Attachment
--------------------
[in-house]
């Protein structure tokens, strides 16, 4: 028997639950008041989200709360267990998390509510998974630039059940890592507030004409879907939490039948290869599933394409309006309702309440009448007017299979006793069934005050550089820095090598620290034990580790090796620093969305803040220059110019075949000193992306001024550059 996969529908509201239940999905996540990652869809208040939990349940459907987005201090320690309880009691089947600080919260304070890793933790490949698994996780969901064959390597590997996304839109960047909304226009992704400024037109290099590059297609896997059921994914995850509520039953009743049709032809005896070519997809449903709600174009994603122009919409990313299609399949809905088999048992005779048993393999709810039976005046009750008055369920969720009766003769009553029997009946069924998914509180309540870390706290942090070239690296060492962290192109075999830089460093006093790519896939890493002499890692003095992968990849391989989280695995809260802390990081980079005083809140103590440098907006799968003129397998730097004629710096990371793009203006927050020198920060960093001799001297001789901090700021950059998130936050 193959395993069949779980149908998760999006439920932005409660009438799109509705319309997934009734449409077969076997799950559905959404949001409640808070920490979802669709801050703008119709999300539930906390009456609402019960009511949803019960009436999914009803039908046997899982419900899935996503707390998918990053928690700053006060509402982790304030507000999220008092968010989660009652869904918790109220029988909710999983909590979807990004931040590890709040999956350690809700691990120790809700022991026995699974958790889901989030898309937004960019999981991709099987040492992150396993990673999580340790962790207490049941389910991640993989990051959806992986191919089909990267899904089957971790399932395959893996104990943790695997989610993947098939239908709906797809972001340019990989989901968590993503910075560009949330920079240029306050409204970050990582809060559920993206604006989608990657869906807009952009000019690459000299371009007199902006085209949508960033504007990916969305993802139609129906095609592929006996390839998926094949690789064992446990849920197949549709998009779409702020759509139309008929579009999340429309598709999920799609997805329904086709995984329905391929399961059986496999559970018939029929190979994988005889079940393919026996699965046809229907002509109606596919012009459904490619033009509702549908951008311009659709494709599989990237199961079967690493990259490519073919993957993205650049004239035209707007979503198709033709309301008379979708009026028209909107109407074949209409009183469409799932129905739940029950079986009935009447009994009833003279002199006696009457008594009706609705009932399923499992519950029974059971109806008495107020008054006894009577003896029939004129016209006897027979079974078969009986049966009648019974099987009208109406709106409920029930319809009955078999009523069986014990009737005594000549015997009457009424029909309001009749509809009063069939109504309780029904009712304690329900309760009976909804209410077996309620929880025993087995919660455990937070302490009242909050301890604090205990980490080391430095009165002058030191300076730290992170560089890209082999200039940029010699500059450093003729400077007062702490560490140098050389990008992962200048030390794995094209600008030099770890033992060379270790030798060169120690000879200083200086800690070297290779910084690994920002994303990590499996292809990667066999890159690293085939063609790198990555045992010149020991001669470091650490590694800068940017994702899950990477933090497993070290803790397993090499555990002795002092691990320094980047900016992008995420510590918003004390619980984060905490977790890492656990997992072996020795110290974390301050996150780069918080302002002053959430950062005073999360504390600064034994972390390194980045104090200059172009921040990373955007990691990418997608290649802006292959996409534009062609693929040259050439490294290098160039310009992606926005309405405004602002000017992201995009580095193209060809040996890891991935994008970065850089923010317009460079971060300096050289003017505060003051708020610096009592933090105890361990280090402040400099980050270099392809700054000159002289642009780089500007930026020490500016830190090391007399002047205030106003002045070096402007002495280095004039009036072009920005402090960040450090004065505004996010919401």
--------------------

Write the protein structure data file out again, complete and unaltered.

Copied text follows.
[in-house]
């Protein structure tokens, strides 16, 4: 028997639950008041989200709360267990998390509510998974630039059940890592507030004409879907939490039948290869599933394409309006309702309440009448007017299979006793069934005050550089820095090598620290034990580790090796620093969305803040220059110019075949000193992306001024550059 996969529908509201239940999905996540990652869809208040939990349940459907987005201090320690309880009691089947600080919260304070890793933790490949698994996780969901064959390597590997996304839109960047909304226009992704400024037109290099590059297609896997059921994914995850509520039953009743049709032809005896070519997809449903709600174009994603122009919409990313299609399949809905088999048992005779048993393999709810039976005046009750008055369920969720009766003769009553029997009946069924998914509180309540870390706290942090070239690296060492962290192109075999830089460093006093790519896939890493002499890692003095992968990849391989989280695995809260802390990081980079005083809140103590440098907006799968003129397998730097004629710096990371793009203006927050020198920060960093001799001297001789901090700021950059998130936050 193959395993069949779980149908998760999006439920932005409660009438799109509705319309997934009734449409077969076997799950559905959404949001409640808070920490979802669709801050703008119709999300539930906390009456609402019960009511949803019960009436999914009803039908046997899982419900899935996503707390998918990053928690700053006060509402982790304030507000999220008092968010989660009652869904918790109220029988909710999983909590979807990004931040590890709040999956350690809700691990120790809700022991026995699974958790889901989030898309937004960019999981991709099987040492992150396993990673999580340790962790207490049941389910991640993989990051959806992986191919089909990267899904089957971790399932395959893996104990943790695997989610993947098939239908709906797809972001340019990989989901968590993503910075560009949330920079240029306050409204970050990582809060559920993206604006989608990657869906807009952009000019690459000299371009007199902006085209949508960033504007990916969305993802139609129906095609592929006996390839998926094949690789064992446990849920197949549709998009779409702020759509139309008929579009999340429309598709999920799609997805329904086709995984329905391929399961059986496999559970018939029929190979994988005889079940393919026996699965046809229907002509109606596919012009459904490619033009509702549908951008311009659709494709599989990237199961079967690493990259490519073919993957993205650049004239035209707007979503198709033709309301008379979708009026028209909107109407074949209409009183469409799932129905739940029950079986009935009447009994009833003279002199006696009457008594009706609705009932399923499992519950029974059971109806008495107020008054006894009577003896029939004129016209006897027979079974078969009986049966009648019974099987009208109406709106409920029930319809009955078999009523069986014990009737005594000549015997009457009424029909309001009749509809009063069939109504309780029904009712304690329900309760009976909804209410077996309620929880025993087995919660455990937070302490009242909050301890604090205990980490080391430095009165002058030191300076730290992170560089890209082999200039940029010699500059450093003729400077007062702490560490140098050389990008992962200048030390794995094209600008030099770890033992060379270790030798060169120690000879200083200086800690070297290779910084690994920002994303990590499996292809990667066999890159690293085939063609790198990555045992010149020991001669470091650490590694800068940017994702899950990477933090497993070290803790397993090499555990002795002092691990320094980047900016992008995420510590918003004390619980984060905490977790890492656990997992072996020795110290974390301050996150780069918080302002002053959430950062005073999360504390600064034994972390390194980045104090200059172009921040990373955007990691990418997608290649802006292959996409534009062609693929040259050439490294290098160039310009992606926005309405405004602002000017992201995009580095193209060809040996890891991935994008970065850089923010317009460079971060300096050289003017505060003051708020610096009592933090105890361990280090402040400099980050270099392809700054000159002289642009780089500007930026020490500016830190090391007399002047205030106003002045070096402007002495280095004039009036072009920005402090960040450090004065505004996010919401």